Sophie von La Roche's America novel, Erscheinungen am See Oneida (Phenomena at Lake Oneida, 1798), centers on a French aristocratic couple from Flanders who go to live on a remote island in upstate New York. Carl and Emilie von Wattines have fled to the United States from the French revolutionary Terror, in which several of their relatives lost their lives. On advice from a Quaker friend in Philadelphia, they find their way to an island in Oneida Lake. There they live without contact with other Europeans for four years, producing two children and making a modest life for themselves, before moving to a new town founded by Dutch and German settlers on the lakeshore. A narrator traveling in the region pieces their story together from what he learns from them and their friends. At the crux of the tale is how the Wattineses, Crusoe-like, manage to survive in their isolation.
Three factors play a role. First, in spite of being aristocrats, they possess a bourgeois ethic, demonstrating qualities like modesty, hard work, and resourcefulness that help them to thrive. Second, they have brought a whole library of reference books with them, including the entire Encyclopédie and Buffon's Histoire naturelle, to which they frequently refer for how-to information. Finally and most interestingly, Emilie Wattines decides to reach out and make contact with the local indigenous people, the Oneidas, when she is about to give birth.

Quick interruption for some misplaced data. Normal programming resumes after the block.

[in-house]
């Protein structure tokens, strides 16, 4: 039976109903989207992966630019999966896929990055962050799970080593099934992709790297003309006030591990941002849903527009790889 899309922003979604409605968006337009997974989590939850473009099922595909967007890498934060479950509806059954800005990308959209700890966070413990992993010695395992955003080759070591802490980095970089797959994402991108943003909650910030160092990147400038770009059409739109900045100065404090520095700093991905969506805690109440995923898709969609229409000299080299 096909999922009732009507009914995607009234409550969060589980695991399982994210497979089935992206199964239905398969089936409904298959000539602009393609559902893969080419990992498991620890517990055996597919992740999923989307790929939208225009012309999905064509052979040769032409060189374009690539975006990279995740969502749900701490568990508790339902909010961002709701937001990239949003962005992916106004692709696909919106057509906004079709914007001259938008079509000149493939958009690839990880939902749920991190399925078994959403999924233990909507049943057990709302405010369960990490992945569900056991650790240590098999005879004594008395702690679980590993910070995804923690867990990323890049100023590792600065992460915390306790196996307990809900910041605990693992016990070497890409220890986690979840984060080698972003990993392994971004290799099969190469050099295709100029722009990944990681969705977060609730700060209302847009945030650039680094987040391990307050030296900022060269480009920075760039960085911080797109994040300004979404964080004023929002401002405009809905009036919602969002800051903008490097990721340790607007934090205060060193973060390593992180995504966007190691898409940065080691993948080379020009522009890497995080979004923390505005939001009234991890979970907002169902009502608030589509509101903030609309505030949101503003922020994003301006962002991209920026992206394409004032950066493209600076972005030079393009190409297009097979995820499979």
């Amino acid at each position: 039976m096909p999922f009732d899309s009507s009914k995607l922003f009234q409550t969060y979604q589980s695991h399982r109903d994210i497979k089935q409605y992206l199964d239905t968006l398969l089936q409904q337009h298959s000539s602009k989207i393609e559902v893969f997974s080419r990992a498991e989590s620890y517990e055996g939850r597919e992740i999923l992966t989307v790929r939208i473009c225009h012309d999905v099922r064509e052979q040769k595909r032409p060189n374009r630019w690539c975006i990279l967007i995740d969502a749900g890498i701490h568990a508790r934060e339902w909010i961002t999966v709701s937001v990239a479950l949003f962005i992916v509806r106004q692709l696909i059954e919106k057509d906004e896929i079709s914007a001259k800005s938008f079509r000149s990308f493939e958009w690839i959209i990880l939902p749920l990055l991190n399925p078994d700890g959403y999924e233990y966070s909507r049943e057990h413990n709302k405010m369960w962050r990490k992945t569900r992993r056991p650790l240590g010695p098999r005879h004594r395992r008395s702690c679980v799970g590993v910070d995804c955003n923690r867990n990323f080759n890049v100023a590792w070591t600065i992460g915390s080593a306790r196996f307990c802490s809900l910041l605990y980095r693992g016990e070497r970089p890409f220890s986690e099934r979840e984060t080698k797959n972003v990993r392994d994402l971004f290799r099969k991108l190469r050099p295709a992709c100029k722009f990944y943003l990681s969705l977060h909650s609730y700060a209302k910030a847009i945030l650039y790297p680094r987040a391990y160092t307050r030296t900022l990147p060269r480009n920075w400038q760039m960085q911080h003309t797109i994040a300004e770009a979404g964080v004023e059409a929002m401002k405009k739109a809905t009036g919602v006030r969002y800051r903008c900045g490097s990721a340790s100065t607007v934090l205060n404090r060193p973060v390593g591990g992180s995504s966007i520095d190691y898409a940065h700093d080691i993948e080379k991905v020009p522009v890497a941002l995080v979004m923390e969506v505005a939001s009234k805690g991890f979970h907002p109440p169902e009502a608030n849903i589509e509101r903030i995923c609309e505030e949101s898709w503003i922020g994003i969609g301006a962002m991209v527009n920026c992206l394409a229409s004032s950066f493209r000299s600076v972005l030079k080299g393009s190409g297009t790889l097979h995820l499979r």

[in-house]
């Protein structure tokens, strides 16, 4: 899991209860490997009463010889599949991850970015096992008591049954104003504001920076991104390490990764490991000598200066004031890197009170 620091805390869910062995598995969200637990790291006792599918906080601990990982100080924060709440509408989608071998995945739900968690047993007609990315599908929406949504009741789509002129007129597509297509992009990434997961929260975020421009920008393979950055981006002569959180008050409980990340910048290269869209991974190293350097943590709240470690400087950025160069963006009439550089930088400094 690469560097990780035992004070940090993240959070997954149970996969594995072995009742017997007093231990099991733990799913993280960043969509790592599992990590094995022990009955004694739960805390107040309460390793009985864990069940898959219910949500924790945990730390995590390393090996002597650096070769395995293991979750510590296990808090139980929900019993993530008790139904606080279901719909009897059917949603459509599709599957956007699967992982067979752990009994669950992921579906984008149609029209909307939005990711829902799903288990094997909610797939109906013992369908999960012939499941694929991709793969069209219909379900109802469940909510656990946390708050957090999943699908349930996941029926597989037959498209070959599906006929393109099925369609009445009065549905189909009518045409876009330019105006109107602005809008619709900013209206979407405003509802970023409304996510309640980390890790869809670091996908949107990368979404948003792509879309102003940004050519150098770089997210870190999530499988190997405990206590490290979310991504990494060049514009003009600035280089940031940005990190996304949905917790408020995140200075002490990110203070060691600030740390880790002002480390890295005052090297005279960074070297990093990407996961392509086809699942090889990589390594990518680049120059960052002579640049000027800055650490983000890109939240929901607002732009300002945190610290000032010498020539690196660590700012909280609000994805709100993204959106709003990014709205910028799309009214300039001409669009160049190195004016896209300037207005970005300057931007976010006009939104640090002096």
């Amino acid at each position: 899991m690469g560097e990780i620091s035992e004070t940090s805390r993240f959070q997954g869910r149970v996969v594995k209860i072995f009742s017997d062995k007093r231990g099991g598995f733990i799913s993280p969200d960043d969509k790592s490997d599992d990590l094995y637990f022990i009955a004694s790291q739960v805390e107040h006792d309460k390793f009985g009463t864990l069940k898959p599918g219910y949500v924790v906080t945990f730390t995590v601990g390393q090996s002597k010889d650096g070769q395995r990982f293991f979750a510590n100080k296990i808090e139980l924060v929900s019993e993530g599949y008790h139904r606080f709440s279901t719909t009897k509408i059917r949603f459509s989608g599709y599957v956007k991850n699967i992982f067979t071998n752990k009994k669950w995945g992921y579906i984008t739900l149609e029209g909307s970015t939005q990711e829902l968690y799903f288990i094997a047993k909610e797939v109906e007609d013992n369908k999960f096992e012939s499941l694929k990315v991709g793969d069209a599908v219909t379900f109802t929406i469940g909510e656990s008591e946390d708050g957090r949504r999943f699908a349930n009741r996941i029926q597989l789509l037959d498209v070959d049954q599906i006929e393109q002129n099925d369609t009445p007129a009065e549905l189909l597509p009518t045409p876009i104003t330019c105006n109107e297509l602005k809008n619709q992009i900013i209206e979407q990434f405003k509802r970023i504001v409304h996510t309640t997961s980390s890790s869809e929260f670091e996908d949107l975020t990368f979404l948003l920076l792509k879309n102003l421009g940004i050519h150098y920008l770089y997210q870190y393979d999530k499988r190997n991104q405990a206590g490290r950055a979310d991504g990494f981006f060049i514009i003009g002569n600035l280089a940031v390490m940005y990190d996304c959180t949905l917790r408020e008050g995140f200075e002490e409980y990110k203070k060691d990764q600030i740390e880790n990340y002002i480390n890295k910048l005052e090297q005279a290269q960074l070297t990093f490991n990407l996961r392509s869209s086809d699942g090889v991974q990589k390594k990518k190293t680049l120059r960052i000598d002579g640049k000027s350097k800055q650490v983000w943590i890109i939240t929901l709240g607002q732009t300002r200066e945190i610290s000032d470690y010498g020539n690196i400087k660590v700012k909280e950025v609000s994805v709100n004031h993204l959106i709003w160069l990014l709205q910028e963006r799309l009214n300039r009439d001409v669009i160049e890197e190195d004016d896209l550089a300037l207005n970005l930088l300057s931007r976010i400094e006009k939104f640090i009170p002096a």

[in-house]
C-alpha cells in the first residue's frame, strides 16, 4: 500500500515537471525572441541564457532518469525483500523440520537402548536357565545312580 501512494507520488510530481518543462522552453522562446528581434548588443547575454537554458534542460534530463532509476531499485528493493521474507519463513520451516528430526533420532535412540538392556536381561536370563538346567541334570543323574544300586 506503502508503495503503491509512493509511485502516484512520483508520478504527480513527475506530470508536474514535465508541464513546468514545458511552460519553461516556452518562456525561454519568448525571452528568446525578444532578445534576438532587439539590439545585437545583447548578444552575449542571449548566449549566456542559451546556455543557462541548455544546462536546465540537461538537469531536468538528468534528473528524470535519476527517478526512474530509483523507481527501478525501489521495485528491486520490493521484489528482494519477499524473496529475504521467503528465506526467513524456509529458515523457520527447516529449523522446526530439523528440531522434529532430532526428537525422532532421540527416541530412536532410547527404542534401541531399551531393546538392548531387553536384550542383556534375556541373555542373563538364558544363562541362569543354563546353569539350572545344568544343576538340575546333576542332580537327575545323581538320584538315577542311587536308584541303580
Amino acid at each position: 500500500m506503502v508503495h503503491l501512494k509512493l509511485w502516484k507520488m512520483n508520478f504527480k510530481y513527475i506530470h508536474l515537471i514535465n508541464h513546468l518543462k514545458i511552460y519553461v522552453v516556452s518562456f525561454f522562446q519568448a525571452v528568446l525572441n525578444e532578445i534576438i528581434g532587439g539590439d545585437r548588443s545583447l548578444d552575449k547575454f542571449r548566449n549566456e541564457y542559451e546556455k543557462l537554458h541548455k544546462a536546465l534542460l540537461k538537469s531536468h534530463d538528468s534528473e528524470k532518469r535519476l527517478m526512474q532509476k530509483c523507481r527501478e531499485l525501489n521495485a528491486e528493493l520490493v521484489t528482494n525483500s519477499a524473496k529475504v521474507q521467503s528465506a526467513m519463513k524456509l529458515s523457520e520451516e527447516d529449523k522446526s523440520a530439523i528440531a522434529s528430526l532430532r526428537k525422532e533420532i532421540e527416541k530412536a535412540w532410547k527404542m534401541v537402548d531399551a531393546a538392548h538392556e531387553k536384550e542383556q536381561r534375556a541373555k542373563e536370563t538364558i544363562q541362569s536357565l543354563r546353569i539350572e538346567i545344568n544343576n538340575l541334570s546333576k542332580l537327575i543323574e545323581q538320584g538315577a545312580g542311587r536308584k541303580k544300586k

The fall of the Berlin Wall in 1989 and the unification of Germany in 1990 allowed East Germans to finally travel freely to western countries. This new freedom to travel to the West not only impacted the worldview of many former GDR citizens, but also found its way into the writings of East German authors throughout the 1990s and into the present. In her study on contemporary German literature around the turn of the twenty-first century, the literary critic Christine Cosentino examines several tendencies by which contemporary German authors deal with America in their texts. One tendency she describes is “die Reise in die USA als Topos für die Suche nach Identität, die den politischen Hintergrund weitgehend ausspart” (the journey to the USA as a symbol for the search for identity, which largely leaves out the political background). This tendency—finding one's identity by traveling to America—is noticeable in literature by East German authors from the 1990s, one of whom is Angela Krauß. In many of her works, particularly in her novels Die Überfliegerin (1995) and Milliarden neuer Sterne (1999), travel to America is a catalyst for the narrator experiencing her own identity in relation to past experiences, specifically her life in East German society. The exploration of the new world manifests itself in these texts as a discovery of the narrator's inner self.